Rachmaninoff Third, Part Seven

May 29, 2011

“It looked like you were really enjoying yourself up there. Were you?”

There is an unusual line down which interpreting musicians walk. On one side is feeling, on the other side is control. A performer has to hold a teetering balance between these two.

The composer’s score is like a playwright’s script, and the interpreting musician is like an actor. In “An Actor Prepares”, author Stanislawski tells his students to perform simple actions onstage rather than to emote. Instead, it is the actor’s job to create the conditions for the audience to feel emotion.

An elderly friend of mine in Frederick told me that he heard Rachmaninoff play in concert. He remarked that he had never seen anyone with such an aristocratic bearing as Rachmaninoff. “But he made such Romantic music!” he said. Maybe Rachmaninoff was using the Stanislawski method.

(You can read a lecture I gave at the Stella Adler Studio of Acting tracing connections between acting and performing music at http://jeffreychappell.com/march_7_lecture.php )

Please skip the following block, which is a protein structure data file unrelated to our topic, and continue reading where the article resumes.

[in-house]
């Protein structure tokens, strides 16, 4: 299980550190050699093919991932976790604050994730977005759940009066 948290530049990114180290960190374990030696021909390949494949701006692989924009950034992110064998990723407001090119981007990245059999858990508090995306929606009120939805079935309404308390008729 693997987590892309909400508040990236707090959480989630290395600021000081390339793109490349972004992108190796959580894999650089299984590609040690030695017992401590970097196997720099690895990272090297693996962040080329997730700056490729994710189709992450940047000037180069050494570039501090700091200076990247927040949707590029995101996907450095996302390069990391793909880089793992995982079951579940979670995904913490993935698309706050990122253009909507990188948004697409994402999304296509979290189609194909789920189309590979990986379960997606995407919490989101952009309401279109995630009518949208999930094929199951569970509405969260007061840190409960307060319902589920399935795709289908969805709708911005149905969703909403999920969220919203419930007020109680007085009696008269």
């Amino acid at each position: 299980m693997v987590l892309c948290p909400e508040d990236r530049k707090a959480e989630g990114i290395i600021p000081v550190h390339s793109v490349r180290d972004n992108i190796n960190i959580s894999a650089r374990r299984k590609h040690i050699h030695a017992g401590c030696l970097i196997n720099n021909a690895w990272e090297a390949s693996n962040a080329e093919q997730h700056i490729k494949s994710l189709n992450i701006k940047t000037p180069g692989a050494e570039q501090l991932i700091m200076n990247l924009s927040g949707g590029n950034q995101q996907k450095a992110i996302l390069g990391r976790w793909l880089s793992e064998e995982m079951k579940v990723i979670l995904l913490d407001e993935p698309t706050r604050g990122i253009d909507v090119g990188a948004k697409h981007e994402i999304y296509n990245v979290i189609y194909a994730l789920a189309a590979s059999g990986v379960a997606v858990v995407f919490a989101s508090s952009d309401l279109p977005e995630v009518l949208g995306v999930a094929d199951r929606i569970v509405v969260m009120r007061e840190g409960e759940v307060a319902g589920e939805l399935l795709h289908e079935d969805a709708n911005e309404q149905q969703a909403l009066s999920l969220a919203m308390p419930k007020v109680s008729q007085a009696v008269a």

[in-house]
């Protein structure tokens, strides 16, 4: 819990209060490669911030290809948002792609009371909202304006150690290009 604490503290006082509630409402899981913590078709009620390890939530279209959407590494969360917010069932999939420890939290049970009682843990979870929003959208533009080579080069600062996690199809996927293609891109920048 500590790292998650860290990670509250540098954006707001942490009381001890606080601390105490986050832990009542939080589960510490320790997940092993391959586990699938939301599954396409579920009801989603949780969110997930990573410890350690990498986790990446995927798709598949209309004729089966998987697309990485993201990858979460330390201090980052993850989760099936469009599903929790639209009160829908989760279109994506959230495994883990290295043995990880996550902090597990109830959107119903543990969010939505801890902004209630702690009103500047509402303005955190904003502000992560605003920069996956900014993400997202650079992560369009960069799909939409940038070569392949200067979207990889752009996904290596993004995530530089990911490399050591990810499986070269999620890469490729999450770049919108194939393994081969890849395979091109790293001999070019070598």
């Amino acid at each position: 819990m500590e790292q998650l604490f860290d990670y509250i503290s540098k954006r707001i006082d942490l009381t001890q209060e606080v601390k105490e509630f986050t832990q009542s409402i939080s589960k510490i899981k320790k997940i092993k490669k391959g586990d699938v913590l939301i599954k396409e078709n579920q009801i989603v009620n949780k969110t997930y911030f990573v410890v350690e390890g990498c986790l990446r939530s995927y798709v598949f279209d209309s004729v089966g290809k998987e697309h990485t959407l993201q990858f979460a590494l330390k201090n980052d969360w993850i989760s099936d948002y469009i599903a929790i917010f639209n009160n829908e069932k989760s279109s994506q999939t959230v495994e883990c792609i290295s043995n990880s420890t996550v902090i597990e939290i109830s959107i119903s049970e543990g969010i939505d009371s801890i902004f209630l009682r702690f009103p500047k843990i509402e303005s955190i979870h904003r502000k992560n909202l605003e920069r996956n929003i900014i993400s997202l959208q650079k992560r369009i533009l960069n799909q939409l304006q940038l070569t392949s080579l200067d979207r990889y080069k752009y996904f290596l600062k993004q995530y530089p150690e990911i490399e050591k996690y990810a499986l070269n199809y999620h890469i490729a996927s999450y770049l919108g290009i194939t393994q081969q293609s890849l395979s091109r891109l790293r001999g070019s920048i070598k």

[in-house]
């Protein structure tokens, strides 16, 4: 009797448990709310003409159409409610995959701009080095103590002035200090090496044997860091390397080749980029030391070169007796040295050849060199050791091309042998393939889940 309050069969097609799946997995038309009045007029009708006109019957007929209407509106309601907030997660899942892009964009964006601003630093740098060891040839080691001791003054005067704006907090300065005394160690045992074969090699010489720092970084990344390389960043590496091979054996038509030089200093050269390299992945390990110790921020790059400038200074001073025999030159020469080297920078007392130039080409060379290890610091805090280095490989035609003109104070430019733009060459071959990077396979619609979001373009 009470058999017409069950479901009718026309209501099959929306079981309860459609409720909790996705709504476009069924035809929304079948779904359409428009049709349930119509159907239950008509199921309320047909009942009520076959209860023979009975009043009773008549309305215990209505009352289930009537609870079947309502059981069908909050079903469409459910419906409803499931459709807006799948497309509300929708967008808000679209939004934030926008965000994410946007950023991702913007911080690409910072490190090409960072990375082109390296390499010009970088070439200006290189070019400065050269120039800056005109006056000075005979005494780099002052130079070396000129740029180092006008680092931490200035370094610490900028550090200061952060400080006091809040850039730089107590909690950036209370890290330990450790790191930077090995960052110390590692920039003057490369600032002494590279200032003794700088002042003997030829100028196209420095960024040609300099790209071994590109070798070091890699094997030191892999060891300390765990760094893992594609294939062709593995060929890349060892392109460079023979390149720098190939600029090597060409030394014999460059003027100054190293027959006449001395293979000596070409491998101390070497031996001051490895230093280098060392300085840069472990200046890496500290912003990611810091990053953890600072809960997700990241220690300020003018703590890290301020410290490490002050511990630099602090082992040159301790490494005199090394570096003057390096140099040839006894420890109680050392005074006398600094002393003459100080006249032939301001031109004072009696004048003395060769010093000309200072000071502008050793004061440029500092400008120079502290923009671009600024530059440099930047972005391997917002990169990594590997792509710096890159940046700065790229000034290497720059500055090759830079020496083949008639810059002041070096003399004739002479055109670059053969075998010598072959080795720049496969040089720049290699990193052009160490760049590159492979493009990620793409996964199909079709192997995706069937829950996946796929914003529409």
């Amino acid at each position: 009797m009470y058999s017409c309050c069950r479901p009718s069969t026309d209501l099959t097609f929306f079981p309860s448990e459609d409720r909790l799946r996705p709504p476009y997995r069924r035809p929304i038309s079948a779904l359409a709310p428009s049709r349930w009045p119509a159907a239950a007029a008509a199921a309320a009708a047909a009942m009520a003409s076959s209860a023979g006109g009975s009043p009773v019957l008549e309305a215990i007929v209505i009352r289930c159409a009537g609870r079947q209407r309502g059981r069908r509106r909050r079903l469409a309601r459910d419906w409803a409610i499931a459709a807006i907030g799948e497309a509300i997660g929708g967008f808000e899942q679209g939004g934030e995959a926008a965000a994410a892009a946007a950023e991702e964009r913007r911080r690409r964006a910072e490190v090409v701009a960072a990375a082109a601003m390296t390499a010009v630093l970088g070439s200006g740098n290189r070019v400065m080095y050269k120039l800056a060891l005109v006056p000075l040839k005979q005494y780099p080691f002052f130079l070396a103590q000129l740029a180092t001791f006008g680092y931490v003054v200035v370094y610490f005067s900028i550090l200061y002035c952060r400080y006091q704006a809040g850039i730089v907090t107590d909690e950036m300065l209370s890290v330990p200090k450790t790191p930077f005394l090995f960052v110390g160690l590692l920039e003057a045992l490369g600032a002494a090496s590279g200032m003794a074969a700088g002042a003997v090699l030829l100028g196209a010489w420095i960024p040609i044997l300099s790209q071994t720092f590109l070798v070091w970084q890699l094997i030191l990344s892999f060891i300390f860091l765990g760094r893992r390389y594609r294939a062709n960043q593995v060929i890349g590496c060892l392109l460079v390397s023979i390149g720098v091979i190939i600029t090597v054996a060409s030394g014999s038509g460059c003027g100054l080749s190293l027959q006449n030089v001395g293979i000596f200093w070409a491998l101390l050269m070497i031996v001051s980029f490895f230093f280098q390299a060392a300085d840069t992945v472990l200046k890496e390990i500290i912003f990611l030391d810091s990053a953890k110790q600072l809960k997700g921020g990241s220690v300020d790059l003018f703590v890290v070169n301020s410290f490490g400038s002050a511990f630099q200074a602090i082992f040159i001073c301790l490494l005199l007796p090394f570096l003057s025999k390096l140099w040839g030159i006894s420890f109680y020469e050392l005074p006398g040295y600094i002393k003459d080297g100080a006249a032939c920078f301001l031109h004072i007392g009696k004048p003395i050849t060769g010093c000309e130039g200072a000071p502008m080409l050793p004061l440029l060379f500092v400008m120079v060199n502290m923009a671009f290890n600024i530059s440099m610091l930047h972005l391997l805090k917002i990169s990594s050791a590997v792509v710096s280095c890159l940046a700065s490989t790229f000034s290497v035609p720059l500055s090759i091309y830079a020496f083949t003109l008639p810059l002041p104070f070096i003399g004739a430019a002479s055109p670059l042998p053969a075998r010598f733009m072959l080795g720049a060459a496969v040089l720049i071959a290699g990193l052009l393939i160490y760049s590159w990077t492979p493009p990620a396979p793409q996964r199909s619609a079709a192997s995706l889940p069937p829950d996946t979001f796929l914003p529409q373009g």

Being onstage, in itself, engenders heightened emotions and energy. If the music is exciting in the practice room, it will be twice as exciting in front of an audience. But a performer can forget this, be overwhelmed by feelings, lose control of the performance, and cheat the audience out of the full message of the piece. The trick onstage is to reduce one’s own excess emotional energy. (Unless, of course, you are improvising jazz or playing rock music. But that is different from portraying character in classical music.)

Cutting totally loose is perfectly fine when you are alone practicing the music; in fact, you should do that. You want to be carried away by inspiration, which then causes you to perform certain actions. Then you repeat those actions to portray the inspiration.

And yes, inspiration can visit you onstage at times, and things can take on a new meaning spontaneously. It is not something to resist. It is actually something to celebrate. Being prepared with a complete interpretation in advance is what allows that to happen.

I made every effort to stay on the side of being in control of simple actions during this performance, even at the explosive climax of the first movement cadenza. Apparently that worked. People commented afterwards on the sincerity of my playing and said that it was full of emotion. Which it was. It was full of emotion and of control as I walked the line between them.

–Jeffrey Chappell